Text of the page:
Blog > What does it mean to be optimised for mobile?
Posted By Jack Ricketts
It has been 15 years since the smartphone revolution first began… and it has come a very long way since then.
It’s no secret that people are using their phones now, more than ever, to browse the internet. But is your website optimised for their screens? Let’s look into what this means.
How can you tell if your website is optimised for mobile?
First of all, you want to find out whether or not your website is “responsive”.
There are two easy ways to tell, depending on what device you are viewing your website on:
If you are viewing on a desktop
Click the corner of your browser so you can adjust the window size. Drag the window with your mouse to make it smaller and see what happens. Is your website adjusting to fit the new size of the browser window? If your page is not adjusting to fit the new display area and parts of the site are now hidden from view, your page is not responsive and therefore not optimised for mobile.
If you are viewing on a mobile
It is really easy to tell, visit your website and look to see if you have to scroll left or right to see different parts of your page? If you do, your website is not mobile friendly. The only option should be to scroll down.
The premise of having a responsive page is to make viewing your website as easy and as streamlined as possible. When a person on a mobile phone has to scroll from left to right, there is no obvious flow to your content. A responsive page will ensure that your content flows from top-to-bottom, not left-to-right.
Organising your content
If you have a responsive template, great! You’ve already made a big step towards being optimised for mobile. However, mobile viewers are not the most patient of people.
The average bounce rate of mobile users is just shy of 60% (gorocketfuel) This means that they are 15-20% more likely than users of other devices, to leave your website sooner if they don’t find what they’re looking for.
So how do you keep these people reading?
Mobile users don’t want to read huge chunks of text that don’t fit on their screens, they want useful, snippets of information that provide value in an instant. If these snippets are then actionable (for instance, if they contain a link to another page on your website) this will work wonders for improving your bounce rate.
Humans are visual creatures. We much prefer to look at pretty pictures than read large chunks of text. Of course, don’t sacrifice your text completely, just bear in mind the old adage: “A picture can tell a thousand words”... and improve your bounce rate! If you struggle to find great pictures for your website, have a look at our post on these free stock image sources to get you started.
Video is not the easiest form of content to create yourself and can be very uncomfortable for some people. However, using video dramatically improves the time that people spend on your web page and has been found to have higher rates of engagement than other types of content.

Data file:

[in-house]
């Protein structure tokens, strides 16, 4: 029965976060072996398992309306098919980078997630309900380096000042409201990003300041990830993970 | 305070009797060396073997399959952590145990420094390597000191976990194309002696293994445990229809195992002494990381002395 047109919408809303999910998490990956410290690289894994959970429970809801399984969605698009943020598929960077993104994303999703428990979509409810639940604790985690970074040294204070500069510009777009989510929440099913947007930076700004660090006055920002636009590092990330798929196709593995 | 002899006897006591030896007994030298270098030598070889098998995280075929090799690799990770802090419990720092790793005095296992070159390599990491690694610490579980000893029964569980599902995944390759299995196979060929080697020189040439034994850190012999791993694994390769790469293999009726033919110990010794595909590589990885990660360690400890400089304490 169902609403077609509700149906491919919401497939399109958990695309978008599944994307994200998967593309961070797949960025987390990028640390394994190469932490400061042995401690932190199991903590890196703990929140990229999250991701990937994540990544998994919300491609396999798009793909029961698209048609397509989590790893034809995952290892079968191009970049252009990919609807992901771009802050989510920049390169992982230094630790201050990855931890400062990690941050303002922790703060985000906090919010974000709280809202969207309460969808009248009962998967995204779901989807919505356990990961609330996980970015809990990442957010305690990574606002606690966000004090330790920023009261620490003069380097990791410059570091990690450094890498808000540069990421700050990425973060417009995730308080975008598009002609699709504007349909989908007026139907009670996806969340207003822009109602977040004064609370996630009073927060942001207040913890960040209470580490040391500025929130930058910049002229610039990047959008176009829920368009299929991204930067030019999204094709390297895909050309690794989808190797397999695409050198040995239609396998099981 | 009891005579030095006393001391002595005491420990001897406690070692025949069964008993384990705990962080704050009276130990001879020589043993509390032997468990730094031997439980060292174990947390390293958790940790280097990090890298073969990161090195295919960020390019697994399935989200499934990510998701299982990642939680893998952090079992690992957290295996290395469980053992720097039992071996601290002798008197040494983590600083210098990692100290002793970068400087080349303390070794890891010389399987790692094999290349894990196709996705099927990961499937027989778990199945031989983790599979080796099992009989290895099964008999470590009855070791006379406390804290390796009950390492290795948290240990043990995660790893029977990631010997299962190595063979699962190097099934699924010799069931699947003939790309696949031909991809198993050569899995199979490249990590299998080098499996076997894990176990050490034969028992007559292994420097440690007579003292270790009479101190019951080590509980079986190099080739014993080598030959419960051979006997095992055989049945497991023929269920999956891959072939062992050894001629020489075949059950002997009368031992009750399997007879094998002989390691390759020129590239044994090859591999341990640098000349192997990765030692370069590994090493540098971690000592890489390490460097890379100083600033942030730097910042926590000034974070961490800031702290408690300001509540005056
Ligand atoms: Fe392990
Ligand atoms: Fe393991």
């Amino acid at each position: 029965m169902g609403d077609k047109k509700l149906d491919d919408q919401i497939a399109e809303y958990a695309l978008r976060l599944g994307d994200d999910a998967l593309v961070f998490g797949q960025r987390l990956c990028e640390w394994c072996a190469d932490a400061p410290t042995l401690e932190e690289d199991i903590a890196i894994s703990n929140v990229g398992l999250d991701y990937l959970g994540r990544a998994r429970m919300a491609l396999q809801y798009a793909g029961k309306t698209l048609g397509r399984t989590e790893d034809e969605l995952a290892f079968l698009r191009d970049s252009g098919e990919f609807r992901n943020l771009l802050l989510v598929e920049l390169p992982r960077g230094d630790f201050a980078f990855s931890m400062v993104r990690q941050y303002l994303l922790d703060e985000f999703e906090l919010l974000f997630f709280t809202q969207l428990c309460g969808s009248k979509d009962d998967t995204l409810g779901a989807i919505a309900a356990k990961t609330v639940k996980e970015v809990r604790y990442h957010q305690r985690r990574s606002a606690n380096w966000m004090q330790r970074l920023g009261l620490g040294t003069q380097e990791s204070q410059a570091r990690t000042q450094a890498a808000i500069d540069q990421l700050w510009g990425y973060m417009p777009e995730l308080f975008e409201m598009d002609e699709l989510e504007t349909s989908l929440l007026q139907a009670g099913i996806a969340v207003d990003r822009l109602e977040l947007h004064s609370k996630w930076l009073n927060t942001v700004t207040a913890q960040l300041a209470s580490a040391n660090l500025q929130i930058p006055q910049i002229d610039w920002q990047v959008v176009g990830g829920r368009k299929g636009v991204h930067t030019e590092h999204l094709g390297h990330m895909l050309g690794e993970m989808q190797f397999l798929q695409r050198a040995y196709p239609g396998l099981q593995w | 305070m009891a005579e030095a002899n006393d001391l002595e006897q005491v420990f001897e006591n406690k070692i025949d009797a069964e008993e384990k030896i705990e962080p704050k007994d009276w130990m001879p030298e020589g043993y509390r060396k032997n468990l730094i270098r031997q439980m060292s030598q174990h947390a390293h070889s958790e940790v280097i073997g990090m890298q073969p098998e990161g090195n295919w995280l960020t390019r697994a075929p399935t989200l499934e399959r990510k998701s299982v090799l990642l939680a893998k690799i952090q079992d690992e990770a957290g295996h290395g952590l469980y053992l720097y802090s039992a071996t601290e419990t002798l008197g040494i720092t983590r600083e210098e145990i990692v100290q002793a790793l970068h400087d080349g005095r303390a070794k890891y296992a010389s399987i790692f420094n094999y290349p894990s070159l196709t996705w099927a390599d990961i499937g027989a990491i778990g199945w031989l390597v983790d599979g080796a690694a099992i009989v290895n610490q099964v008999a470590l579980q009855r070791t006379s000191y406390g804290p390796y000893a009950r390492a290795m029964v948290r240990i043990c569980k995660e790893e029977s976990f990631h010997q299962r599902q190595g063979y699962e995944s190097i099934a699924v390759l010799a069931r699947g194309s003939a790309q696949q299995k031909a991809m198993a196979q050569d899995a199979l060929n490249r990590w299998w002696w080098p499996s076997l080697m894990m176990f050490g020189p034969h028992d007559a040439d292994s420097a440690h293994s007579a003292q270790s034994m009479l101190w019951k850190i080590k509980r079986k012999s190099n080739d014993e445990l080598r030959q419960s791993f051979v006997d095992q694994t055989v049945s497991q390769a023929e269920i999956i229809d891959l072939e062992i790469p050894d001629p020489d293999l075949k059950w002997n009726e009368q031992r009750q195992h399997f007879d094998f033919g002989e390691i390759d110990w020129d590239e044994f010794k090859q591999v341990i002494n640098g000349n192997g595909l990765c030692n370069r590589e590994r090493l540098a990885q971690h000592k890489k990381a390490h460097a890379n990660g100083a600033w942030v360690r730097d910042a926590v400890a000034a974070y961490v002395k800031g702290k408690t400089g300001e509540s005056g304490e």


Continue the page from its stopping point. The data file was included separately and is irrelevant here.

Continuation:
An article by brafton.com reported that video blogs have a 34% lower bounce rate than other pages on average. Further to that, 70% of the marketers that they spoke to, reported video being the highest converting form of content on their websites.
If you are truly camera shy, there are a number of royalty-free videos available that you can use. Try to find videos that are relevant to your topic and you can embed them on your site to achieve the same results.
Structure your content
Consider how your website looks at every point in the visitor's journey. Have you structured your site so that each paragraph of text fits nicely on their screen? Are your pictures and videos placed appropriately?
You need to know how your pieces of content will flow on a mobile device so you can see how the user is experiencing your website. This helps you to determine where to place a call to action and how you can increase the time they spend on your page. Our Content Pages are great for this. They allow you to build your website in responsive blocks that you can easily arrange depending on what works best for mobile screens.
The future of web browsing
You may be asking yourself if all this is really necessary. If your website shows up on a mobile, the people who really want to look you up will make it work? You might be right. But your website can do so much more and help your business reach its full potential online.
Every day, the statistics show mobile usage is increasing. A recent survey by Google found that “when people have a negative brand experience on mobile, they are 62% less likely to purchase from that brand in the future than if they had a positive experience”.
More people use mobile devices to search the internet than they do on desktop computers now. The question is can you afford not to optimise your website for the device your audience is most likely to view it from?